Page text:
This is not to say that individual originality and political commitment cannot connect in art. They often do. But even the most politicized artists must find space and time away from the ebb and flow of political engagement. They must create at a remove. I know many political activists who have talent and wisdom and vigor and guts and who would probably make good artists. However, their all-consuming political commitments mean they are simply too busy to devote the time that it takes to make significant art. Choosing to be serious about art usually means choosing not to be political in any grass-roots, day to day sense.
The outcomes of artistic and political activity can also be very different for the individuals involved. Impacting as an artist wins you friends and admirers, praise, and perhaps even a prize or two. The only retribution you are likely to face for artistic success is the septic outpourings, tedious but inevitable, of the resentful and envious.
Effective political activism could draw a far more threatening response. In many places it will get you tortured and killed (these are usually also the places where art is most directly political in both progressive and reactionary senses). In the Corporate Governed West it could mean facing arrest, police brutality, spurious and vindictive prosecutions and so on. Ask the people of Rossport, County Mayo about all this. If you are a well-known figure in the arts it might also mean you will be subjected to vilification, misrepresentation, and character assassination from reactionary politicians and their intellectual snipers in the commentariat. Witness the recent campaigns against Günter Grass internationally, and here in Ireland against the composer Dr Raymond Deane, for daring to suggest that artists should not ignore the solidarity appeals of the long suffering Palestinians.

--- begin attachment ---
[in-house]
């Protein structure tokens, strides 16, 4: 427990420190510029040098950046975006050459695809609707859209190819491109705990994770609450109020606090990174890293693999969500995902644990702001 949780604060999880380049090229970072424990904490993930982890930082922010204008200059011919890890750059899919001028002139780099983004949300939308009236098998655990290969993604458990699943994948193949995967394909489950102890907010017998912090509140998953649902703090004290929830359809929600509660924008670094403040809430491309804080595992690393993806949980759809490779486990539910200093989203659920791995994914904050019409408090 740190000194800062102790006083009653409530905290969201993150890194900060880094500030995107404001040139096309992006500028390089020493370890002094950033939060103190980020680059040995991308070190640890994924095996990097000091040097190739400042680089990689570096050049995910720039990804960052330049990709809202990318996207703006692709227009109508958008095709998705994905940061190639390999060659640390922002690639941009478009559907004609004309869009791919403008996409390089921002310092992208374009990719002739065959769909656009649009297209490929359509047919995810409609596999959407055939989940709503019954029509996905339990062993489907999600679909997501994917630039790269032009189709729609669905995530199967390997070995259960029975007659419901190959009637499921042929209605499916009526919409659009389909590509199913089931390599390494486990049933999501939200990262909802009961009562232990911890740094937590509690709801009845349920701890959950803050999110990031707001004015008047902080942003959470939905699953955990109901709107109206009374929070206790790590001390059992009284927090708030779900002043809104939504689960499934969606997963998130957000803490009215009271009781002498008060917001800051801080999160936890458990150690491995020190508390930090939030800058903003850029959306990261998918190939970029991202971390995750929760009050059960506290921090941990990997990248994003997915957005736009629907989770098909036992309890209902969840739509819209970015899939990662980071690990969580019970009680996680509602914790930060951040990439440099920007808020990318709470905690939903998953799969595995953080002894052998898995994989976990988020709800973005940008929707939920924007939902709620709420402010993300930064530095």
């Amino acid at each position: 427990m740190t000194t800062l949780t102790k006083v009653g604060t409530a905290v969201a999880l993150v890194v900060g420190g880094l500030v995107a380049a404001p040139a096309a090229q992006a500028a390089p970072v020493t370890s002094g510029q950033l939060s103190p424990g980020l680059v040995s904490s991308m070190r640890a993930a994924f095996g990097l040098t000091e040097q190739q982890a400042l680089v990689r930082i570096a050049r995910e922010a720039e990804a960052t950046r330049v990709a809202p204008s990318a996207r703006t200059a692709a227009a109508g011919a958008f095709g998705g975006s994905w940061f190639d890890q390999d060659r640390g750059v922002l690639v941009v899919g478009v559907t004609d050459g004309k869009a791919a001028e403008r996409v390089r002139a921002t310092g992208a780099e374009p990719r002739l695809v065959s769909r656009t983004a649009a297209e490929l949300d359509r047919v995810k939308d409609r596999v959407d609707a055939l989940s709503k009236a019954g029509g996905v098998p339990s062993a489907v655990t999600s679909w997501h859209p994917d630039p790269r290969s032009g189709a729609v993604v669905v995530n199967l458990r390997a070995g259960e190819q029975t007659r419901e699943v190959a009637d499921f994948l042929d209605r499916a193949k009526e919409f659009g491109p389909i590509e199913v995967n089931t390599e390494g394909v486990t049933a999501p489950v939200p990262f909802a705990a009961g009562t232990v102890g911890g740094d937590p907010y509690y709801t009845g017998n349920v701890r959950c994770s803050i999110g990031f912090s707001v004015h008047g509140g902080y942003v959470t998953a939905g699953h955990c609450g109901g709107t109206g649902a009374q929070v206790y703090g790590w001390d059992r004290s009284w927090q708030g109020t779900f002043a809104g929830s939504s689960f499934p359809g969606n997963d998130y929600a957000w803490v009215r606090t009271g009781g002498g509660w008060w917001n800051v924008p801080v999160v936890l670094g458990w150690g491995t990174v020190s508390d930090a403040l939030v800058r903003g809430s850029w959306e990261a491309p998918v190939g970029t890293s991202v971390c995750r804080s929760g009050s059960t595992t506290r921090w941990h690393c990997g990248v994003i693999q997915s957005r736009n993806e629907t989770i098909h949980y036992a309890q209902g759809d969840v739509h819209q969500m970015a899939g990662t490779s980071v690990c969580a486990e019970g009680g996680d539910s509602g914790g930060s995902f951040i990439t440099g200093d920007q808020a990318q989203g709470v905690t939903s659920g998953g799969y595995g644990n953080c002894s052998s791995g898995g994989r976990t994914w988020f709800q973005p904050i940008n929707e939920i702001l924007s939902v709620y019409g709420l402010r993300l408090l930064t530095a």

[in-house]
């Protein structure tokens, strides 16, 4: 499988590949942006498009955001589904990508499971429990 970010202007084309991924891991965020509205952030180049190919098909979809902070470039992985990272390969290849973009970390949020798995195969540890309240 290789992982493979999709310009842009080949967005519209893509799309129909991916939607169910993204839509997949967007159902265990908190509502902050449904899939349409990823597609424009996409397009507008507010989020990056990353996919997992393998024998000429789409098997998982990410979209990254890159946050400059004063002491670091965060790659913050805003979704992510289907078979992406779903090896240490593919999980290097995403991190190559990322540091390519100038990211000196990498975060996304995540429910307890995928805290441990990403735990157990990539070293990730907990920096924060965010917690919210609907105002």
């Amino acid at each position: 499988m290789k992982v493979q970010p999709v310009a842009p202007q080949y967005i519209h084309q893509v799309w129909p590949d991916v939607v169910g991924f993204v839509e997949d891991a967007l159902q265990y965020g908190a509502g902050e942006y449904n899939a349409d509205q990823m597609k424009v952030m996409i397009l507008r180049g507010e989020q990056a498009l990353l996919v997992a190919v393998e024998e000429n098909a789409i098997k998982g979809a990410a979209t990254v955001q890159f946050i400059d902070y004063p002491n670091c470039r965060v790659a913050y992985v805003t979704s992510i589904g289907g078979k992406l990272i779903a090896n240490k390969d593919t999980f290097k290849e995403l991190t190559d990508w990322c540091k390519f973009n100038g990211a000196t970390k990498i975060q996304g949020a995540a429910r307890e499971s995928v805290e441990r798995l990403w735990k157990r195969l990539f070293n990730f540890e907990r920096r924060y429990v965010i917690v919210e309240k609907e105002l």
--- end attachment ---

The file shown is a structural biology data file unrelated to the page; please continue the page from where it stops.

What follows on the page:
No wonder many excellent writers, risking nothing but a bad review, write piercingly about abuses of power committed decades and centuries ago and/or about political issues on which there is general liberal agreement, but choose to maintain a diplomatic public silence about imperialism’s ongoing crimes.
So it is refreshing to come across a poetry collection by a writer of stature featuring a cover photo of its author being arrested outside the dreaded White House and which showcases his attempt over a twenty-five year publication history, to unite his political and aesthetic impulses. Loosestrife contains politically themed work excerpted from several of Delanty’s acclaimed collections alongside some from the forthcoming The Greek Anthology, Book XVII.